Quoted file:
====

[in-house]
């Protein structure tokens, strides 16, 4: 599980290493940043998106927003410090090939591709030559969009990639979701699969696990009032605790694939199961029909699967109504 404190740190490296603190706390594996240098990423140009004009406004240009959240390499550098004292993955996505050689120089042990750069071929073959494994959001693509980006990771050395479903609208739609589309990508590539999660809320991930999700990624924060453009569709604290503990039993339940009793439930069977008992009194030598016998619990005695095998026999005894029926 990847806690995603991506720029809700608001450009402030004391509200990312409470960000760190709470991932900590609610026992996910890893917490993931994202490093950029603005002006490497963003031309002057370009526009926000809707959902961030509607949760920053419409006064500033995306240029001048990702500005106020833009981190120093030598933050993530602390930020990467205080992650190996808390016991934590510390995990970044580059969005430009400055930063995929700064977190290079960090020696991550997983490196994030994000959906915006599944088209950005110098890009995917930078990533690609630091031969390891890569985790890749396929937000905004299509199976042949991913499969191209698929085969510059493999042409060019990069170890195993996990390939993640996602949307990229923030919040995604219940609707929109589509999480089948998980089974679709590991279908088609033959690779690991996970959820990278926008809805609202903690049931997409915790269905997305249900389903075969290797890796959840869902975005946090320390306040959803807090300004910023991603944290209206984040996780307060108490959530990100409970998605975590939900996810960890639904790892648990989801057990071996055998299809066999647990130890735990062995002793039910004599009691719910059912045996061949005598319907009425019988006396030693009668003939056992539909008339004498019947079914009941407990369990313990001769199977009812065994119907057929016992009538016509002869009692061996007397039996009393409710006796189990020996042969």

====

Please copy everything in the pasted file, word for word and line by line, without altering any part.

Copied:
[in-house]
């Protein structure tokens, strides 16, 4: 599980290493940043998106927003410090090939591709030559969009990639979701699969696990009032605790694939199961029909699967109504 404190740190490296603190706390594996240098990423140009004009406004240009959240390499550098004292993955996505050689120089042990750069071929073959494994959001693509980006990771050395479903609208739609589309990508590539999660809320991930999700990624924060453009569709604290503990039993339940009793439930069977008992009194030598016998619990005695095998026999005894029926 990847806690995603991506720029809700608001450009402030004391509200990312409470960000760190709470991932900590609610026992996910890893917490993931994202490093950029603005002006490497963003031309002057370009526009926000809707959902961030509607949760920053419409006064500033995306240029001048990702500005106020833009981190120093030598933050993530602390930020990467205080992650190996808390016991934590510390995990970044580059969005430009400055930063995929700064977190290079960090020696991550997983490196994030994000959906915006599944088209950005110098890009995917930078990533690609630091031969390891890569985790890749396929937000905004299509199976042949991913499969191209698929085969510059493999042409060019990069170890195993996990390939993640996602949307990229923030919040995604219940609707929109589509999480089948998980089974679709590991279908088609033959690779690991996970959820990278926008809805609202903690049931997409915790269905997305249900389903075969290797890796959840869902975005946090320390306040959803807090300004910023991603944290209206984040996780307060108490959530990100409970998605975590939900996810960890639904790892648990989801057990071996055998299809066999647990130890735990062995002793039910004599009691719910059912045996061949005598319907009425019988006396030693009668003939056992539909008339004498019947079914009941407990369990313990001769199977009812065994119907057929016992009538016509002869009692061996007397039996009393409710006796189990020996042969």